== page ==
How do I teach pronunciation of English?

Help, tips and advice in teaching English

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How do I teach pronunciation of English?

Unread postby cl » 21 Jul 2006, 07:18

i am a new english teacher,next term i will teach "pronunciation of English",but maybe the course is boring, and i don't know how to handle it, can you give me some suggesting about the course plan, activities and so on ? my students are freshmen of English major.
thanks a lot.

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Teaching pronunciation

Unread postby Lucy » 24 Jul 2006, 18:44

Dear cl,

Some of the areas to focus on are:

Individual sounds – you can introduce the phonemic chart. I would suggest doing this in small chunks.
Word stress
Sentence stress
Connected speech. This includes sentence stress, intonation, as well as sounds that are lost (for example, we often say things such as “a goo boy” and not “a good boy”. Connected speech also covers the addition of sounds as in the sound “w” in go (w) out.

It is important to focus on the sounds that are difficult for your learners. Speakers of different languages have different problems with pronunciation. If you would like help with specific areas, I’d be happy to help.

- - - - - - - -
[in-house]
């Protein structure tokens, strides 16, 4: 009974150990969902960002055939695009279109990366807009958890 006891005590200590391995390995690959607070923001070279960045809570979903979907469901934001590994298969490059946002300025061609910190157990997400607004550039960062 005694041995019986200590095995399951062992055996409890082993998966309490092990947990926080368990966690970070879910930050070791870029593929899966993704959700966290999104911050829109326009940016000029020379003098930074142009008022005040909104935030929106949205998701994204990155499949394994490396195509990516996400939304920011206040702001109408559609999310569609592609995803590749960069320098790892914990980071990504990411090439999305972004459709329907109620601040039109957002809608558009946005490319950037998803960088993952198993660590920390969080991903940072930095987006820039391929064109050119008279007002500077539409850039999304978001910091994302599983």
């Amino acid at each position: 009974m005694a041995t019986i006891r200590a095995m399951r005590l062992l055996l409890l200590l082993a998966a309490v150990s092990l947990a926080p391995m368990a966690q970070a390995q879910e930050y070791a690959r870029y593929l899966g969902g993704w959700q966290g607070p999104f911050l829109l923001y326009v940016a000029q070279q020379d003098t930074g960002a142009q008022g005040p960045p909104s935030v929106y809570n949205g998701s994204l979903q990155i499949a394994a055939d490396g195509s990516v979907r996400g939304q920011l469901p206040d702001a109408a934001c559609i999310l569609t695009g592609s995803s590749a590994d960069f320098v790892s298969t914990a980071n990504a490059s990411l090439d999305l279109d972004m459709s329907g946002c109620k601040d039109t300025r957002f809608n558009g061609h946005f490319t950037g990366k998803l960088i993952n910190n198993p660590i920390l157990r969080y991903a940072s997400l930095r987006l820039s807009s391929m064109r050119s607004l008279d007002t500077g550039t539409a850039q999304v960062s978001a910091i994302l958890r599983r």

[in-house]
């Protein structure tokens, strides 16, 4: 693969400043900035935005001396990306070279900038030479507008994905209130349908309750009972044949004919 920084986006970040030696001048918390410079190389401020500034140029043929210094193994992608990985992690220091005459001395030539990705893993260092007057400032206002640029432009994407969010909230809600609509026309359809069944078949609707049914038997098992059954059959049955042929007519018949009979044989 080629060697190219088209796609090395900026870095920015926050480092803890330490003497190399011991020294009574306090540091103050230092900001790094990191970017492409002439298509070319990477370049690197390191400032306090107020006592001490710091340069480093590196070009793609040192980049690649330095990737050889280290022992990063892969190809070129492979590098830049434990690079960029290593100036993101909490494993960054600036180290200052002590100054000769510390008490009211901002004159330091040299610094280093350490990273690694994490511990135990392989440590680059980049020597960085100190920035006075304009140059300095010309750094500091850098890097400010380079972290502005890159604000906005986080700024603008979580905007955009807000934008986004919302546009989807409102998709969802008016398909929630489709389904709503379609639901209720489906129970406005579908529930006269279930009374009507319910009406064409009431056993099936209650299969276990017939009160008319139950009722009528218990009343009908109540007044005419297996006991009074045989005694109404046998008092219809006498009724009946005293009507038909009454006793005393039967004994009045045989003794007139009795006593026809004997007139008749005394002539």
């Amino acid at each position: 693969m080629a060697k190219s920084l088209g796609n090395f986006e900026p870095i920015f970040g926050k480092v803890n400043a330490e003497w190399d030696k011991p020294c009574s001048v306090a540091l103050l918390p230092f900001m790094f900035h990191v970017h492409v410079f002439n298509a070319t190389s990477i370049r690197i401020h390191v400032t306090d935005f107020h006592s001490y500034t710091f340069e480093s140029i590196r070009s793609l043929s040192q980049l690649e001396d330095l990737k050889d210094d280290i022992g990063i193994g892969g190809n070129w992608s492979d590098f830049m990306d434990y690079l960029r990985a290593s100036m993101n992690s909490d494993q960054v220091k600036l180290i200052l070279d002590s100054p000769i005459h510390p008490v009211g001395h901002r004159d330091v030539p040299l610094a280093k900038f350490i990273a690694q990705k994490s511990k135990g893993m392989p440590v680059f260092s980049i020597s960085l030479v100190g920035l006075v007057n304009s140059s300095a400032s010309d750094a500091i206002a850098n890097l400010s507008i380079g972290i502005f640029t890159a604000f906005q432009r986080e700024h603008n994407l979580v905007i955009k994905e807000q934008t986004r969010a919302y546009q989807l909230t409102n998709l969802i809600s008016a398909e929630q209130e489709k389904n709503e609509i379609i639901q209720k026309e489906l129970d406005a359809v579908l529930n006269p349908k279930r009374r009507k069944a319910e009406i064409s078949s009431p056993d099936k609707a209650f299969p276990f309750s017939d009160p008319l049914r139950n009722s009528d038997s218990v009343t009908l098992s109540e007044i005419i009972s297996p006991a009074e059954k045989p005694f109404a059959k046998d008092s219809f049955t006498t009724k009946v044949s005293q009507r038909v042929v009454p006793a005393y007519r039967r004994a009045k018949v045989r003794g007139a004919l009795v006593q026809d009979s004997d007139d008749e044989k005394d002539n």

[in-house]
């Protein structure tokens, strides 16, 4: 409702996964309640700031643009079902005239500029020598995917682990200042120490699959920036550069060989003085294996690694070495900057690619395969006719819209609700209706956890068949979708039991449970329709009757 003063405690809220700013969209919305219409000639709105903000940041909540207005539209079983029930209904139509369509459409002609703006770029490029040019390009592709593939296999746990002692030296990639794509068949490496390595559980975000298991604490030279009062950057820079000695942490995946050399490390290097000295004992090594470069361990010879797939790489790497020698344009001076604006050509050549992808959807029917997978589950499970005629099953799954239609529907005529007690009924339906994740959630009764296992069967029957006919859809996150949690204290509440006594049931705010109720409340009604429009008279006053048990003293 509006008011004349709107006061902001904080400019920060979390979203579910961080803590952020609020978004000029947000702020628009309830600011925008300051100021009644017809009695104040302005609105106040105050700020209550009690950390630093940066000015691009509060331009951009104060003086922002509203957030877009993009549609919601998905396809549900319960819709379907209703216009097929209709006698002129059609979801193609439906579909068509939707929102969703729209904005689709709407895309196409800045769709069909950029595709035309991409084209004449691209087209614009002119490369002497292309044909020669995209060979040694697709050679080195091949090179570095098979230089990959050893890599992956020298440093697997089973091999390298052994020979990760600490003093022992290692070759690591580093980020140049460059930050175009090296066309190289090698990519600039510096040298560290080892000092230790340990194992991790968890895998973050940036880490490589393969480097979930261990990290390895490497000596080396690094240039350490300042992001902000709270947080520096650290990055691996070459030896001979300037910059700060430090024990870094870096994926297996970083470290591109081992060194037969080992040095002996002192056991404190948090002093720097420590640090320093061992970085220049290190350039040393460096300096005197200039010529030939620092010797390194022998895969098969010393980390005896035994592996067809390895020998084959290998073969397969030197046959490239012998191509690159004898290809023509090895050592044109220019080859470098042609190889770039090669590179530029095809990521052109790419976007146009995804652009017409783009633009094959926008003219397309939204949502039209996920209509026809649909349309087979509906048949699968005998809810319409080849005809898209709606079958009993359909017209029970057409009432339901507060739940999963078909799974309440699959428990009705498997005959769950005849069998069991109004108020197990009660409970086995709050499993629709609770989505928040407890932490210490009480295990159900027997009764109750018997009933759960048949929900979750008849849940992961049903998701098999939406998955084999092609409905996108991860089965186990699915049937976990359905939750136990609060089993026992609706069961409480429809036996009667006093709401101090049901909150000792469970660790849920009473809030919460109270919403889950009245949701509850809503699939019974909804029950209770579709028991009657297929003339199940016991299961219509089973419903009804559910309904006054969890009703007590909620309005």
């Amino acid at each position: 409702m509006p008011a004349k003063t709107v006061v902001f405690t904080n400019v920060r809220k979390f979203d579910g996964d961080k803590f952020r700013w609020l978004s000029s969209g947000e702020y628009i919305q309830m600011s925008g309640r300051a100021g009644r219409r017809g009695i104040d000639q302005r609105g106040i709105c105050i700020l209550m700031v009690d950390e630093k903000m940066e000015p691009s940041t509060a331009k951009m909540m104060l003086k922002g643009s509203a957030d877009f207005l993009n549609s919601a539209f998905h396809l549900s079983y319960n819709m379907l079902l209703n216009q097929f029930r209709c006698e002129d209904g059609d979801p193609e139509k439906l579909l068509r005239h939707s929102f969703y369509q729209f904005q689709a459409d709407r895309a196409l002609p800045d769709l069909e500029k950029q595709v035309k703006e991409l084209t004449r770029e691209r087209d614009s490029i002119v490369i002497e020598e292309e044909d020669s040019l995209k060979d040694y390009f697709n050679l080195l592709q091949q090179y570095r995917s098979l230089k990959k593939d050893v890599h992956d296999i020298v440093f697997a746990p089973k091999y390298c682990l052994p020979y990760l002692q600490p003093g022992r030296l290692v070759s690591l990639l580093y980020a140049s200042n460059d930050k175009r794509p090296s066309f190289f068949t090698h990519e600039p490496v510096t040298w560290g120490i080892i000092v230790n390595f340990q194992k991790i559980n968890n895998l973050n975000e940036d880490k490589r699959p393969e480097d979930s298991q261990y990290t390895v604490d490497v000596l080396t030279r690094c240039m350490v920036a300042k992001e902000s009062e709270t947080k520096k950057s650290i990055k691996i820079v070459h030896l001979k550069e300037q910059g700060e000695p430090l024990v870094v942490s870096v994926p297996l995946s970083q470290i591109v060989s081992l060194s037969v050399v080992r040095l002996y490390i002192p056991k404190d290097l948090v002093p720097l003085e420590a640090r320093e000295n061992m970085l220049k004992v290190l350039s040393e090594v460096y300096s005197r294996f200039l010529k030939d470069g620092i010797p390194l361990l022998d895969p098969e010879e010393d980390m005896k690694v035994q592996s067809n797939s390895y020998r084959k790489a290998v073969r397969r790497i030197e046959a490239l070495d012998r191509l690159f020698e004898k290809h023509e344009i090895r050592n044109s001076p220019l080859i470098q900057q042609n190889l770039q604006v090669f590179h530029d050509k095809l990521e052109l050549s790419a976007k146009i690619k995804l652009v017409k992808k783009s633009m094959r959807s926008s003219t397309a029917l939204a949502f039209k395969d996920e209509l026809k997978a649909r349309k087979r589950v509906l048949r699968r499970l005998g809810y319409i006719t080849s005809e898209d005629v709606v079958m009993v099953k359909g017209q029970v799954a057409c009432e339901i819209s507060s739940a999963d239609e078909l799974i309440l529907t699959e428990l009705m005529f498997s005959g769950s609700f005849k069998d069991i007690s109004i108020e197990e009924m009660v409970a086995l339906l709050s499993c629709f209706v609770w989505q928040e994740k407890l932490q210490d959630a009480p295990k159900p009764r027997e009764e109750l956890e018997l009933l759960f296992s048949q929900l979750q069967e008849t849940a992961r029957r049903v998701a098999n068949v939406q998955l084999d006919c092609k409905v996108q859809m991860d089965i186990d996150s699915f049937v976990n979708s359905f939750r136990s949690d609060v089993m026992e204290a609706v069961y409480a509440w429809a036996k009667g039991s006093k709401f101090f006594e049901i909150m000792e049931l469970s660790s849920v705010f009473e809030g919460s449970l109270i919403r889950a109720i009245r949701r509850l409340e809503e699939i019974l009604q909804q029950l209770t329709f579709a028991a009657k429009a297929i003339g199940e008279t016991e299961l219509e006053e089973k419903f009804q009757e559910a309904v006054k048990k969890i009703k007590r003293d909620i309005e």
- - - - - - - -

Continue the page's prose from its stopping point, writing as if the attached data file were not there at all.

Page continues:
The students will also need to learn how to recognise sounds as well as produce them. Producing sounds includes repetition after the teacher or a cassette and any speaking practice. To practise recognition of word stress you can read words to students and ask them to categorise the words according to whether the stress falls on the first, second or third syllable. To practise the recognition of intonation, you can read out phrases varying the intonation. Ask students what meaning is conveyed by the intonation. To practise recognising individual sounds, you can do a minimal pairs exercise. For this you read out two words that sound similar but differ on one phoneme. For example, bear and beer; hair and hear. Students listen and organise the words into columns depending on whether the sound is “air or ear” – I’m sorry, I can’t write this phonetically on my computer.

For connected speech, you can take a sentence that you know the students will understand. Read it out in a way that a native speaker would say it to another native speaker. Ask students to write it down. Write their answers on the board and focus on the difficulties. The difficulties are often the use of the schwa, the sounds that are added and lost, as described above.

As for materials, you could look at the book Pronunciation Games. This is photocopiable and contains many fun exercises.

Good luck, I’m sure you’ll enjoy it. Teaching pronunciation can be fun. Please write in again, if you would like more ideas.


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